Health bites

PUBLISHED : Tuesday, 17 July, 2012, 12:00am
UPDATED : Tuesday, 17 July, 2012, 12:00am


Make time by giving time

There are never enough hours in a day for most Hongkongers. But experts from business schools at Yale, Harvard and the University of Pennsylvania offer a solution: volunteer your time. It sounds counter-intuitive, but giving time away may actually increase our sense of unhurried leisure. Across four experiments, the researchers found that people's subjective sense of having time, called 'time affluence', can be increased. Compared with wasting time, spending time on oneself and even gaining a windfall of 'free' time, spending time on others increased feelings of time affluence. UPenn Professor Cassie Mogilner says this is because giving away time boosts one's sense of personal competence and efficiency, which stretches out time in our minds.

Programmed to gain weight

Not entirely surprisingly, children who watch more television are fatter and less physically fit, a recent study has found. Researchers at the University of Montreal and the affiliated Sainte-Justine Mother and Child University Hospital in Canada looked at the television-watching habits of children aged between 21/2 and 41/2, and found that those who spent more time in front of the box had larger waist sizes and poorer athletic performance. The study, published in the International Journal of Behavioral Nutrition and Physical Activity, found that children watched an average of 8.8 hours per week at age 2 1/2, rising by an average of six hours by age 41/2. Each additional hour that they watched television compared with two years earlier corresponded to an increase in their waist size of slightly less than half a millimetre, and also resulted in them being able to manage about 3.3mm less in a standing long jump.

The whites of their thighs

That fake golden summer tan is getting harder to achieve. Restrictions on indoor tanning, which studies suggest is linked to skin cancer, appear to have increased in several countries since 2003, according to a study published in the Archives of Dermatology.

The number of countries with nationwide indoor tanning laws restricting those 18 years or younger increased from two (France and Brazil) in 2003 to 11 last year. The additional countries were all in Europe: Spain, Portugal, Germany, Austria, Belgium, England, Wales, Northern Ireland and Scotland.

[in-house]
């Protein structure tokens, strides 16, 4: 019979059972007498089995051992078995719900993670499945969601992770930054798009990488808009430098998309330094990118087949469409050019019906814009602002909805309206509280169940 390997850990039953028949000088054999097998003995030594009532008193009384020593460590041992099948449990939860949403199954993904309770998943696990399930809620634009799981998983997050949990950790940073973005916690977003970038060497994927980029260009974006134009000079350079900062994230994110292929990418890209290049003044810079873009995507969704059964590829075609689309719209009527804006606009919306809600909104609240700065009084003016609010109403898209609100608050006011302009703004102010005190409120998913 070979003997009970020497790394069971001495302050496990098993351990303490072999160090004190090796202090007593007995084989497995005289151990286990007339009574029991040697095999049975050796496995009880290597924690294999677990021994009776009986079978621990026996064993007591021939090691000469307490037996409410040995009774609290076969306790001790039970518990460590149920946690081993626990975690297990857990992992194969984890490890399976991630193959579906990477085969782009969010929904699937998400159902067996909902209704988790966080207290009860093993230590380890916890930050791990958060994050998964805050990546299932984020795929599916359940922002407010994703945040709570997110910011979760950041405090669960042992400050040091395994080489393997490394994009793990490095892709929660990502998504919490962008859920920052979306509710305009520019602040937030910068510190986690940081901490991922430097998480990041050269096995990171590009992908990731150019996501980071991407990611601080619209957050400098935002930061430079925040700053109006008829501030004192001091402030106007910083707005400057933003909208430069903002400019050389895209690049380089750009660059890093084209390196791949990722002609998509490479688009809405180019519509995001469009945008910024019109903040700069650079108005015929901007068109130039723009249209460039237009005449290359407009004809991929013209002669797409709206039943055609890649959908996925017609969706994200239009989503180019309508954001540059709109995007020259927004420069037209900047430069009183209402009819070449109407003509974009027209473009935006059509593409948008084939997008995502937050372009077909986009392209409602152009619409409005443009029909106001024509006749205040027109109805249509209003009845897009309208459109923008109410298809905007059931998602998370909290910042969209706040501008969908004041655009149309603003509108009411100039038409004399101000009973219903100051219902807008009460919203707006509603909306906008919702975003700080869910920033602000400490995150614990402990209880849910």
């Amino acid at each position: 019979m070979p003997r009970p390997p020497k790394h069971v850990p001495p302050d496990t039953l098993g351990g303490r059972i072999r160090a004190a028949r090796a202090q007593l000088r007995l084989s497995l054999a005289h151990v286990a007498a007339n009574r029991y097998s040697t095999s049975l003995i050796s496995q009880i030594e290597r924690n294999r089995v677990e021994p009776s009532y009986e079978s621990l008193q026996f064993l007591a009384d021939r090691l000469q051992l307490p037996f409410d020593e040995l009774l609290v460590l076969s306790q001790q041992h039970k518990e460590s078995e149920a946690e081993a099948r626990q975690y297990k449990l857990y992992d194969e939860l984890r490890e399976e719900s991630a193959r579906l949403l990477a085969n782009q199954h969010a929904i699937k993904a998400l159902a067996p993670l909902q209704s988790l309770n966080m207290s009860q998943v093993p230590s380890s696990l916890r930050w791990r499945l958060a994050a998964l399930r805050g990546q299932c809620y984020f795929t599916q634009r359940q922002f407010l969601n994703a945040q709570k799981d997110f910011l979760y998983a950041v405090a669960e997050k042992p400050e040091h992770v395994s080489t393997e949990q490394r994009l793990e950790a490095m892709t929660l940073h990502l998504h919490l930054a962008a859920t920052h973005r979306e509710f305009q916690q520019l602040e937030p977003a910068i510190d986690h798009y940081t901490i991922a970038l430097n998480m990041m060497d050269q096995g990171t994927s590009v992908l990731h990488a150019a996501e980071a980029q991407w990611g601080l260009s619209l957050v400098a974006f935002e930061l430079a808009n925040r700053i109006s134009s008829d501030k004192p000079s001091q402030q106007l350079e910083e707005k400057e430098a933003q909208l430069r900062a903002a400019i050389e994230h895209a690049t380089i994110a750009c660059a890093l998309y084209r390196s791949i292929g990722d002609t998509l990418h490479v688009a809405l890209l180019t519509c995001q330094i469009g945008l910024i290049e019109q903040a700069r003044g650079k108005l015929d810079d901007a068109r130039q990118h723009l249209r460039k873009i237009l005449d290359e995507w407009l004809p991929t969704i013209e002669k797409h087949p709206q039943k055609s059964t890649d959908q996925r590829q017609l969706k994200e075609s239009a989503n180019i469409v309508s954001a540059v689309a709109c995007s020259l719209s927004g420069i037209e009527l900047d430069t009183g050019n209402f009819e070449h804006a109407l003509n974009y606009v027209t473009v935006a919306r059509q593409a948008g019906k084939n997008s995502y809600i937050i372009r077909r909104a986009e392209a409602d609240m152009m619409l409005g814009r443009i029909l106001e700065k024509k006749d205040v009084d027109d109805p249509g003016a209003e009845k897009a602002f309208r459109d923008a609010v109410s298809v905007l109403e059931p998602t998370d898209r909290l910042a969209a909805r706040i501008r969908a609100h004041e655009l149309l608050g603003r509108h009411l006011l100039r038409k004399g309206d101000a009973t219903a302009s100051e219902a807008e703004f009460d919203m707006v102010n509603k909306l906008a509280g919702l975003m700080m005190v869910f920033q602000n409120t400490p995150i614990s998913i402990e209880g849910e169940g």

Dr Mary Pawlak, of the Colorado School of Public Health, and colleagues conducted a web-based internet search of access to indoor tanning and compiled the legislation.

'Additional countries and states are developing indoor tanning restrictions or making their existing legislation more restrictive,' the authors say.

Exposure to ultraviolet radiation - whether from the sun or artificial sources such as sunlamps used in tanning beds - increases the risk of skin cancer, according to the US National Cancer Institute.

Cancer therapy may be your cup of tea

The latest potential cancer treatment involves a very rare substance and a very common one: gold and tea. Scientists at the University of Missouri have found a way of targeting certain cancers, involving gold nanoparticles and a compound found in tea leaves, that might become a less harmful alternative to chemotherapy. When used to treat prostate cancer, the researchers found, the tea compound is attracted to tumour cells, helping to deliver to the site of the tumour the radioactive gold nanoparticles, which can destroy the cells. The scientists' study, published in the Proceedings of the National Academy of Sciences, found that unlike current treatments, the technique was also effective against aggressive forms of the disease that can spread to other parts of the body. It can be used in smaller doses than chemotherapy, which can have toxic effects on organs and bodily functions; nanoparticles of the appropriate size are injected in just a couple of sites compared with the hundreds used now, and are more likely to remain at the tumour site, thanks to the tea compound.